Harvard Heart Letter

Weight-loss surgery can help - and harm - the heart

Understand the risks and limitations before embarking on this last-ditch option.

An operation that changes how the stomach and intestines digest food has been hailed as a potential lifesaver for people who are severely overweight. It can dramatically improve blood sugar, lower blood pressure and cholesterol, lessen sleep apnea (a dangerous pattern of breath holding during sleep), and improve heart function. But these benefits, which accrue only with a lifelong commitment to healthy eating and exercise, must be balanced against possible risks.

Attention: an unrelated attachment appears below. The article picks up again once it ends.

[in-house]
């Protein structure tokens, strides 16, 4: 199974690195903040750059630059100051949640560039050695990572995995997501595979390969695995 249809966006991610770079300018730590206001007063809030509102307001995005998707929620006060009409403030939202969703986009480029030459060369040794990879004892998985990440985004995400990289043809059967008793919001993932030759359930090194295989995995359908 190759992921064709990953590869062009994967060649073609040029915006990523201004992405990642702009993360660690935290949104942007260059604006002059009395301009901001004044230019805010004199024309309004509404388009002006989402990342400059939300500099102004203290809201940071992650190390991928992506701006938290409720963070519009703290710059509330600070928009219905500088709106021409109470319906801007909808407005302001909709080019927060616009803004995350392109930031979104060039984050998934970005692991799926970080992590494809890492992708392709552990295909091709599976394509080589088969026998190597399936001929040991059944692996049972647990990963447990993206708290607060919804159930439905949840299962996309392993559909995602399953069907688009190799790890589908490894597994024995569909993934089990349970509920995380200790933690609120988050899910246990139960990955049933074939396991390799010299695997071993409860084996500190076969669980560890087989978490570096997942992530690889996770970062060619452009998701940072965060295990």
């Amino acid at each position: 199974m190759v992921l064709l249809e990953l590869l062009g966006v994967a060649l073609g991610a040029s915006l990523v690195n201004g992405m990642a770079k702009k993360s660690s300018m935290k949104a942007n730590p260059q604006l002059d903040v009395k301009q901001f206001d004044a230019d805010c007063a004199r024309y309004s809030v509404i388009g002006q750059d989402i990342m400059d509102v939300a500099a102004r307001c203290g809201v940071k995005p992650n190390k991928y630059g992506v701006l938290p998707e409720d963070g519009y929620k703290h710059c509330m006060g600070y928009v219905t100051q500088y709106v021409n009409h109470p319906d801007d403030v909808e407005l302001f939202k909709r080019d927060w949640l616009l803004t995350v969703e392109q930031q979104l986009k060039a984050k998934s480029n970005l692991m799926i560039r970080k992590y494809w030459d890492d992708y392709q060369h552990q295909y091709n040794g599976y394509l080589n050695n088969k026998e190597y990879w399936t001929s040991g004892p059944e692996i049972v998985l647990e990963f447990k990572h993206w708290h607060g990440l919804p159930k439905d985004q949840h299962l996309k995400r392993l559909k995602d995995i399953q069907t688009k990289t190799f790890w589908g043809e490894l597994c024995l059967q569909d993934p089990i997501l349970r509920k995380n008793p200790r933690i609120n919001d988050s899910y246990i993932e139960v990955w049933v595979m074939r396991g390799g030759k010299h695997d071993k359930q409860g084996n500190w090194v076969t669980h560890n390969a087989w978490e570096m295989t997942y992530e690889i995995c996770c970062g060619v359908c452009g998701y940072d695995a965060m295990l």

In general, the operation is intended for individuals with a body mass index of 40 or higher, or 35 and higher with severe, treatment-resistant problems such as diabetes. Recommendations from the International Diabetes Federation suggest that weight-loss surgery should be considered as a treatment for diabetes.

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